Certain cancer patients in England will be offered a new blood test that aims to tailor treatments to their genetics in a bid to avoid toxic side-effects, reports INews.
Test results will reveal whether a patient is more like to suffer effects, such as vomiting, diarrhoea, breathlessness and severe skin reactions, enabling them to decide whether an alternative method of treatment may be more appropriate.
Of nearly 40,000 people who undergo chemotherapy each year with a collection of drugs called fluoropyrimidines, up to 40 per cent may suffer severe reactions to their treatment, with one per cent proving fatal.
The test, which was previously only available at a small number of hospitals, is now being rolled out across the country by NHS England and NHS Improvement.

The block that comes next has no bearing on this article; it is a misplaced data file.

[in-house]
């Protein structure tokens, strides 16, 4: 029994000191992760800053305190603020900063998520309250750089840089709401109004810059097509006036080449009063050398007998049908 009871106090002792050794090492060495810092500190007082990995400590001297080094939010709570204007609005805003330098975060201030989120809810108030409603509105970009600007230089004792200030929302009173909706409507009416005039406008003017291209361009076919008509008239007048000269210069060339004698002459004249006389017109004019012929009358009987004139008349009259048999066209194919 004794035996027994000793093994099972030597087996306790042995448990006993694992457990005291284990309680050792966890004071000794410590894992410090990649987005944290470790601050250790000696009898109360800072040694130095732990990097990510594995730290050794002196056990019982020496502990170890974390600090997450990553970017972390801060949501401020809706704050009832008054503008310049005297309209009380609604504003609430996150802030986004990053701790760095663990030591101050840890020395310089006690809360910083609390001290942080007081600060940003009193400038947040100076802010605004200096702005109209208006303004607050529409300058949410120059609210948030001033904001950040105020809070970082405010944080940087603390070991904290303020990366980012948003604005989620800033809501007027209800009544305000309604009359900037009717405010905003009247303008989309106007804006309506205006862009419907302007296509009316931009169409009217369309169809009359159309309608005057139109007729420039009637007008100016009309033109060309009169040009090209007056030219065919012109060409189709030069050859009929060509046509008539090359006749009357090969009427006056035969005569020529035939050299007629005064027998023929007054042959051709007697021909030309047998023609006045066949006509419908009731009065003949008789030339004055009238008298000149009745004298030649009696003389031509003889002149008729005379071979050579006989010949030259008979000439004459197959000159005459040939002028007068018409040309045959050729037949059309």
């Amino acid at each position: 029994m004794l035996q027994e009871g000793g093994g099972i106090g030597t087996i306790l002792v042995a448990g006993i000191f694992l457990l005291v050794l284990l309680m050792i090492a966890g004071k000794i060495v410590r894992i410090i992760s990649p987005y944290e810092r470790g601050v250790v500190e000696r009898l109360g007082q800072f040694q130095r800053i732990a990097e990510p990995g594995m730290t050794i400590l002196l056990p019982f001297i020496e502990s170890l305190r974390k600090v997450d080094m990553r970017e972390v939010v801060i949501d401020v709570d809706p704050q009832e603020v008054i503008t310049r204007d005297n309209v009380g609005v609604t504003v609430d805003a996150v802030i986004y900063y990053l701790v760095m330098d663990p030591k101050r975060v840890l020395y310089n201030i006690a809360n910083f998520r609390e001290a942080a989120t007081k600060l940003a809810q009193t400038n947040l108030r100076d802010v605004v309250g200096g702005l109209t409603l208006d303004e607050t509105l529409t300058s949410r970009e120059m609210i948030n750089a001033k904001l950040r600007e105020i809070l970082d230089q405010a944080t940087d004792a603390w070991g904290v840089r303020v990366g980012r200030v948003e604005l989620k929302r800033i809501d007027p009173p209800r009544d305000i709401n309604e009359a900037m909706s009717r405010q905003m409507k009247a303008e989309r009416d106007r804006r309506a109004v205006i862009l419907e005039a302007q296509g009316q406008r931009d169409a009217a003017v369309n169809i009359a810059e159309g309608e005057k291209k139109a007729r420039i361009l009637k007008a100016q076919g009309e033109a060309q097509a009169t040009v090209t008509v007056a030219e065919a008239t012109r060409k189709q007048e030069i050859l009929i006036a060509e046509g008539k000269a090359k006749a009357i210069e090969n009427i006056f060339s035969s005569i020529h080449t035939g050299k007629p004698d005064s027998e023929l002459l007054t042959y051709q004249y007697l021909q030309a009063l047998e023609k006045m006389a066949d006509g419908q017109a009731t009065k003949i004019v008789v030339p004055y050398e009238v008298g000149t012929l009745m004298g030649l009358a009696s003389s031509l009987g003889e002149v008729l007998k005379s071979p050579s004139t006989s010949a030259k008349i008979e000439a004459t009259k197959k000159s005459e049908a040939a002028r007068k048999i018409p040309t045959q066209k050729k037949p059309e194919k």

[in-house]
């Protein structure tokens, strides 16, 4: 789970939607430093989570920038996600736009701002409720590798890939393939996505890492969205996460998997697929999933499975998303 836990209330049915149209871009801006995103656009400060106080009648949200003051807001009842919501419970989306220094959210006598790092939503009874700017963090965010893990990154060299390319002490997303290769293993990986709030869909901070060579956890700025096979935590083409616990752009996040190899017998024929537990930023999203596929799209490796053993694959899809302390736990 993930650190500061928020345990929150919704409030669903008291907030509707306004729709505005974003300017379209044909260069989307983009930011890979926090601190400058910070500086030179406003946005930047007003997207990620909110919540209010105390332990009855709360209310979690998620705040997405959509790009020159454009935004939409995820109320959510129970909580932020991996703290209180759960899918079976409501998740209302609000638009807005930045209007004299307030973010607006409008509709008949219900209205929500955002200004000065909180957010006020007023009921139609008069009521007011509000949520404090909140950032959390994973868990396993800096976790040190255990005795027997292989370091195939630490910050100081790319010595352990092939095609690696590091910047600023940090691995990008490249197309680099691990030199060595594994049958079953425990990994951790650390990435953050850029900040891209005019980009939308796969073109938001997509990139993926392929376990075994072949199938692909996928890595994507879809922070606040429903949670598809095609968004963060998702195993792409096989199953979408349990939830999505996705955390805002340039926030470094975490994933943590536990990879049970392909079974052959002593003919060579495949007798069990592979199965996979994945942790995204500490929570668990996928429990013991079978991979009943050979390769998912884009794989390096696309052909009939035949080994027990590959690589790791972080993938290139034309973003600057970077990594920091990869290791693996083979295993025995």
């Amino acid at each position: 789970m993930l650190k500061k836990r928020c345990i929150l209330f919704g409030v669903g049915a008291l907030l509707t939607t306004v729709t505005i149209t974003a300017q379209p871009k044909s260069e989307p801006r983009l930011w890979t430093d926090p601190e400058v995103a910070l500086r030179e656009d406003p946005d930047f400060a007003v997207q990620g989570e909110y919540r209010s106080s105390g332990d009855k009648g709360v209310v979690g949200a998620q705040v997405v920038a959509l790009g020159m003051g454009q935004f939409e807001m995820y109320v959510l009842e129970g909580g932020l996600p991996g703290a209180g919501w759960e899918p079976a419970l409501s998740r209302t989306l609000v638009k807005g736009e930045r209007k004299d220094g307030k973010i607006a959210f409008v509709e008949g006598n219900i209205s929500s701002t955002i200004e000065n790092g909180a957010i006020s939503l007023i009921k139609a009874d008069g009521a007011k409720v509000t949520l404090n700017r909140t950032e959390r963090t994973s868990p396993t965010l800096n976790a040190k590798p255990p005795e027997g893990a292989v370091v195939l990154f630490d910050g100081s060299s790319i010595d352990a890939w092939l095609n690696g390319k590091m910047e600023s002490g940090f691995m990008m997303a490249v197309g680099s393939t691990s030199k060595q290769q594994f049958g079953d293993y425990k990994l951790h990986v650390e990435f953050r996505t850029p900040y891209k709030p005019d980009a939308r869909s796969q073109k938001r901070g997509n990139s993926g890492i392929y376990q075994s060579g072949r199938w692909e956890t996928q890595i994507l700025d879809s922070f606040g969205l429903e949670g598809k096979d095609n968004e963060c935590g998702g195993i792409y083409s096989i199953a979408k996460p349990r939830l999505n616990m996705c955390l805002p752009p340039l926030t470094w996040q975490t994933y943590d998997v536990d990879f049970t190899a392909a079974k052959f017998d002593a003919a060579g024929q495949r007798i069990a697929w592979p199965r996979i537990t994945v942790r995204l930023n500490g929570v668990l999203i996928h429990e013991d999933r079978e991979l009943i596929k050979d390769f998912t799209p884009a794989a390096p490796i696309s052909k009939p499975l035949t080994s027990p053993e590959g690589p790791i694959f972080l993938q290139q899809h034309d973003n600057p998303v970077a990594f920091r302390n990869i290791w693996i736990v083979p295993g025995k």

Professor Dame Sue Hill, chief scientific officer for England and senior officer for genomics at NHS England, said the rollout marks “an important moment” for how genomics can improve the safety of cancer treatments.
“As our understanding of the role our DNA plays in disease grows, we will be able to use this approach to help develop personalised treatments for other conditions and embed genomics into routine care,” she said.
Full INews report